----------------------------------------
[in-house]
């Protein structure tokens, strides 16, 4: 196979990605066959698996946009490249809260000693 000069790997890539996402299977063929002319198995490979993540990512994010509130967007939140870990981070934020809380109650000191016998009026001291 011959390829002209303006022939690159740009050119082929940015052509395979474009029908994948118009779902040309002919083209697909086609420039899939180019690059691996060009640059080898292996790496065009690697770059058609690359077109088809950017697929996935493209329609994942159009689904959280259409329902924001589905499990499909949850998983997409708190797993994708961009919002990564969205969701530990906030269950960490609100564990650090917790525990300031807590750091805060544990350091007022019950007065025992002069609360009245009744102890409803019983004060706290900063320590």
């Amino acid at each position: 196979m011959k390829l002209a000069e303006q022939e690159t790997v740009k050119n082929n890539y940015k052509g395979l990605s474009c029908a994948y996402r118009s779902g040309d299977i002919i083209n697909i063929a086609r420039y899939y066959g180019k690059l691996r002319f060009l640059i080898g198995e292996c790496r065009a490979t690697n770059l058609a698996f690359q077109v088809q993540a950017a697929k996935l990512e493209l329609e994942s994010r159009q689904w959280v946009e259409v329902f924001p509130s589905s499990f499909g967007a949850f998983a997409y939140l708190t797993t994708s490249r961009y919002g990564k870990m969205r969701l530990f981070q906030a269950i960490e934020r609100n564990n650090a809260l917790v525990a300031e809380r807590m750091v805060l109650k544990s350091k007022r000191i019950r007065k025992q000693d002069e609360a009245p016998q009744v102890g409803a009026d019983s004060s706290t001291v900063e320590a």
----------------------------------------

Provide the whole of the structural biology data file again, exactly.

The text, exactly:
[in-house]
């Protein structure tokens, strides 16, 4: 196979990605066959698996946009490249809260000693 000069790997890539996402299977063929002319198995490979993540990512994010509130967007939140870990981070934020809380109650000191016998009026001291 011959390829002209303006022939690159740009050119082929940015052509395979474009029908994948118009779902040309002919083209697909086609420039899939180019690059691996060009640059080898292996790496065009690697770059058609690359077109088809950017697929996935493209329609994942159009689904959280259409329902924001589905499990499909949850998983997409708190797993994708961009919002990564969205969701530990906030269950960490609100564990650090917790525990300031807590750091805060544990350091007022019950007065025992002069609360009245009744102890409803019983004060706290900063320590």
């Amino acid at each position: 196979m011959k390829l002209a000069e303006q022939e690159t790997v740009k050119n082929n890539y940015k052509g395979l990605s474009c029908a994948y996402r118009s779902g040309d299977i002919i083209n697909i063929a086609r420039y899939y066959g180019k690059l691996r002319f060009l640059i080898g198995e292996c790496r065009a490979t690697n770059l058609a698996f690359q077109v088809q993540a950017a697929k996935l990512e493209l329609e994942s994010r159009q689904w959280v946009e259409v329902f924001p509130s589905s499990f499909g967007a949850f998983a997409y939140l708190t797993t994708s490249r961009y919002g990564k870990m969205r969701l530990f981070q906030a269950i960490e934020r609100n564990n650090a809260l917790v525990a300031e809380r807590m750091v805060l109650k544990s350091k007022r000191i019950r007065k025992q000693d002069e609360a009245p016998q009744v102890g409803a009026d019983s004060s706290t001291v900063e320590a």